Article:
Traditional Building Methods cannot meet demand
‘Our age of anxiety is, in great part, the result of trying to do today’s jobs with yesterday’s tools,’ says Hennie Botes, designer of Moladi, a patented plastic formwork system.
Traditionally bricks or blocks are manufactured in a small mould and then laboriously laid by an artisan, sandwiched with mortar. The walls are then chased to position the water and electrical pipes and later plastered by an artisan to fill and rectify the damaged wall to conceal the imperfections.
“As a rule, small contractors build houses in a traditionally ineffective way, with low quality materials, inferior workmanship, little or no professional support and no benefit of economy of scale,” states Hennie.
‘We simply cast a whole house in a day, employing unskilled labour, reducing time, waste and cost. Eliminating chasing for plumbing and electrical pipe work, plastering and beam filling results in a very strong wall,’ says Hennie.
Moladi has developed into a construction technology that addresses six key challenges embodied in the housing shortage facing developing countries:
• lack of resources
• shortage of skills
• time constraint
• controlled work flow
• insufficient funds
‘The result is a quality, cost-effective, holistic design and building technology with exceptional benefits,’ claims Hennie.
‘Foundations and superstructures are designed and certified by independent professional engineers. The walls have passed tests by the South African Bureau of Standards (SABS) and have been issued with an Agrément Certificate by the Council for Scientific and Industrial Research (CSIR), endorsing the physical and thermal properties. ’
Thermal properties of a Moladi wall are excellent, reducing the cost to heat or cool the home. He adds that Moladi structures do not look different when compared with conventionally plastered structures.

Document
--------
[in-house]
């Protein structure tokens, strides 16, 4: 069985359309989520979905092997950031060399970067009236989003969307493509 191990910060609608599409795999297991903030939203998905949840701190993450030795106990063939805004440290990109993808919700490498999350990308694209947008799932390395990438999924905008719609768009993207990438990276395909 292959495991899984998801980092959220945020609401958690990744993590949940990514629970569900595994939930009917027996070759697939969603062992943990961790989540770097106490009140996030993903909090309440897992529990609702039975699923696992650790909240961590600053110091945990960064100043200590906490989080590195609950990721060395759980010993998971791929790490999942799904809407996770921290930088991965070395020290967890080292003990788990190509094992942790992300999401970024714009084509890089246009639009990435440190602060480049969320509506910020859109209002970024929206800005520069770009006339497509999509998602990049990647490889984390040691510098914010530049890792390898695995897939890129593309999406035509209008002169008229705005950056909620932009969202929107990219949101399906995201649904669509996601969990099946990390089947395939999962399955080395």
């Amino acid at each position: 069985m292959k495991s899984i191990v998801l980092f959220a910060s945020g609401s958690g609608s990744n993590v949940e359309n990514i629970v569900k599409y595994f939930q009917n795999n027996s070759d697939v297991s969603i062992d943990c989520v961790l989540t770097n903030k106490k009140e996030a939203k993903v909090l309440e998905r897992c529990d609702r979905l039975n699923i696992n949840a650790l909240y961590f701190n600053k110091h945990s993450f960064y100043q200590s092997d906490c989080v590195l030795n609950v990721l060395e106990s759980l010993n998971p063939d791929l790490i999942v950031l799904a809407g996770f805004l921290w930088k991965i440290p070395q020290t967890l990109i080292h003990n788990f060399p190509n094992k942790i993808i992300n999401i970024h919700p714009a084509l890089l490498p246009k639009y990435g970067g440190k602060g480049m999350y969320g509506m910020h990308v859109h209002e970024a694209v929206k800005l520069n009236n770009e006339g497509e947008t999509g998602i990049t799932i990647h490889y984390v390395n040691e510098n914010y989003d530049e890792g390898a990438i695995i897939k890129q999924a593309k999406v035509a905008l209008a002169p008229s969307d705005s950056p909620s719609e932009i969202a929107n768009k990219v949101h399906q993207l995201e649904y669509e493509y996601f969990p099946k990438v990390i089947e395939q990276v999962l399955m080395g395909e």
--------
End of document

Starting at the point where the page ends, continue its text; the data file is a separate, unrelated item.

All standard traditional finishes are catered for such as – steel, wood or aluminium window and door frames, with no limitations to roof design and finishing.
‘The first homes in South Africa were constructed in 1987 and bonded by Standard Bank.’
Moladi is currently used in South Africa, Panama, Mexico, Angola, Botswana and Kenya and negotiations are being finalised with Nigeria, Zimbabwe, Ghana, Sudan, Algeria, India, Indonesia, Sri Lanka, Venezuela, Costa Rica, Guatemala and Ecuador.
In order to be a contender when it comes to delivering 1 or 10 000 units, it should be viewed as a “Production Line”, similar to that of the automotive industry. By applying a disciplined lean approach, logistics, management and a reliable technology such as Moladi, a project can be completed on time and in budget without forfeiting quality. We are geared to help and coach TEAM Moladi partners and customers to become more productive, profitable and gain a competitive advantage.
One of the important principles under a lean production paradigm is termed ‘lean assembly’. This refers to simplifying the process of assembly through industrialisation, modularisations, standardisation, and continuous flow processes.
The reduction of operations required for a production process means less chance of the occurrence of errors, waste and rework. This follows from the same logic that the fewer the number of operations, the higher the quality of the product and a predictive timeline, resulting in cost savings.
Moladi provide and assist with the full range of requirements involved in the transfer and use of their proven technology.